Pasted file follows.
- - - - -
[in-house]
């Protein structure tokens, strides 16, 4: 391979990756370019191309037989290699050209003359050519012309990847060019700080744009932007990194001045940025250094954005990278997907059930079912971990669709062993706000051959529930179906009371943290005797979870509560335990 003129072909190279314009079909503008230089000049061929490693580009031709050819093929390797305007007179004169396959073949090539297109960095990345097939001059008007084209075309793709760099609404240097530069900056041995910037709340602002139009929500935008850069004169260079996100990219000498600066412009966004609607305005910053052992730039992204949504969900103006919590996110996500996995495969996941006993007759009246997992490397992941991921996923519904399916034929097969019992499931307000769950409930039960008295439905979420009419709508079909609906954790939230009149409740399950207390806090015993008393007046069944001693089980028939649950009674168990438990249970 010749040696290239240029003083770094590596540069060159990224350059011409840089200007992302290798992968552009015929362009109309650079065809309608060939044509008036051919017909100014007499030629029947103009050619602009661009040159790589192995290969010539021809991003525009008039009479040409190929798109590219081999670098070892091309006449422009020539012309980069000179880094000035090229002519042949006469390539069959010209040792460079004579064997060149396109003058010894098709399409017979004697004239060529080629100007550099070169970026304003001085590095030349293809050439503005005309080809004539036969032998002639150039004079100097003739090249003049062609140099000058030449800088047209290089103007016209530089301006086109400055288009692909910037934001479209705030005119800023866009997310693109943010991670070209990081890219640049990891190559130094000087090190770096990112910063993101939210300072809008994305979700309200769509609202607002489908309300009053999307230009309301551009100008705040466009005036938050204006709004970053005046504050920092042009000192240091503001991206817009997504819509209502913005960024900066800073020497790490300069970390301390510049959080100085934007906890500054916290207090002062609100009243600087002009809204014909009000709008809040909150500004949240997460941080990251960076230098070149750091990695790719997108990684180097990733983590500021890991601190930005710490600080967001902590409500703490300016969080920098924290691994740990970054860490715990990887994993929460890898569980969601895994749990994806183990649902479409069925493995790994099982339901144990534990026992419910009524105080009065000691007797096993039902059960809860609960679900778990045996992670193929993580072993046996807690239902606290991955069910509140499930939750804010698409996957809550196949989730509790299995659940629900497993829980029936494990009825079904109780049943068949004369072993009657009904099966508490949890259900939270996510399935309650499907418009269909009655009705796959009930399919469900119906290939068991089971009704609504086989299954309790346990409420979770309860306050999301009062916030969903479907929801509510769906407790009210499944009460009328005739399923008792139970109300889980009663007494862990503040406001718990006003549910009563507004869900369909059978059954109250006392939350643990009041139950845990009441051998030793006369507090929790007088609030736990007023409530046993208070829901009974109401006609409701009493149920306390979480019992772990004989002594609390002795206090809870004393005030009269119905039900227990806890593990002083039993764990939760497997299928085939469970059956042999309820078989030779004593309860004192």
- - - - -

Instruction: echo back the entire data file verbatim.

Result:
[in-house]
């Protein structure tokens, strides 16, 4: 391979990756370019191309037989290699050209003359050519012309990847060019700080744009932007990194001045940025250094954005990278997907059930079912971990669709062993706000051959529930179906009371943290005797979870509560335990 003129072909190279314009079909503008230089000049061929490693580009031709050819093929390797305007007179004169396959073949090539297109960095990345097939001059008007084209075309793709760099609404240097530069900056041995910037709340602002139009929500935008850069004169260079996100990219000498600066412009966004609607305005910053052992730039992204949504969900103006919590996110996500996995495969996941006993007759009246997992490397992941991921996923519904399916034929097969019992499931307000769950409930039960008295439905979420009419709508079909609906954790939230009149409740399950207390806090015993008393007046069944001693089980028939649950009674168990438990249970 010749040696290239240029003083770094590596540069060159990224350059011409840089200007992302290798992968552009015929362009109309650079065809309608060939044509008036051919017909100014007499030629029947103009050619602009661009040159790589192995290969010539021809991003525009008039009479040409190929798109590219081999670098070892091309006449422009020539012309980069000179880094000035090229002519042949006469390539069959010209040792460079004579064997060149396109003058010894098709399409017979004697004239060529080629100007550099070169970026304003001085590095030349293809050439503005005309080809004539036969032998002639150039004079100097003739090249003049062609140099000058030449800088047209290089103007016209530089301006086109400055288009692909910037934001479209705030005119800023866009997310693109943010991670070209990081890219640049990891190559130094000087090190770096990112910063993101939210300072809008994305979700309200769509609202607002489908309300009053999307230009309301551009100008705040466009005036938050204006709004970053005046504050920092042009000192240091503001991206817009997504819509209502913005960024900066800073020497790490300069970390301390510049959080100085934007906890500054916290207090002062609100009243600087002009809204014909009000709008809040909150500004949240997460941080990251960076230098070149750091990695790719997108990684180097990733983590500021890991601190930005710490600080967001902590409500703490300016969080920098924290691994740990970054860490715990990887994993929460890898569980969601895994749990994806183990649902479409069925493995790994099982339901144990534990026992419910009524105080009065000691007797096993039902059960809860609960679900778990045996992670193929993580072993046996807690239902606290991955069910509140499930939750804010698409996957809550196949989730509790299995659940629900497993829980029936494990009825079904109780049943068949004369072993009657009904099966508490949890259900939270996510399935309650499907418009269909009655009705796959009930399919469900119906290939068991089971009704609504086989299954309790346990409420979770309860306050999301009062916030969903479907929801509510769906407790009210499944009460009328005739399923008792139970109300889980009663007494862990503040406001718990006003549910009563507004869900369909059978059954109250006392939350643990009041139950845990009441051998030793006369507090929790007088609030736990007023409530046993208070829901009974109401006609409701009493149920306390979480019992772990004989002594609390002795206090809870004393005030009269119905039900227990806890593990002083039993764990939760497997299928085939469970059956042999309820078989030779004593309860004192």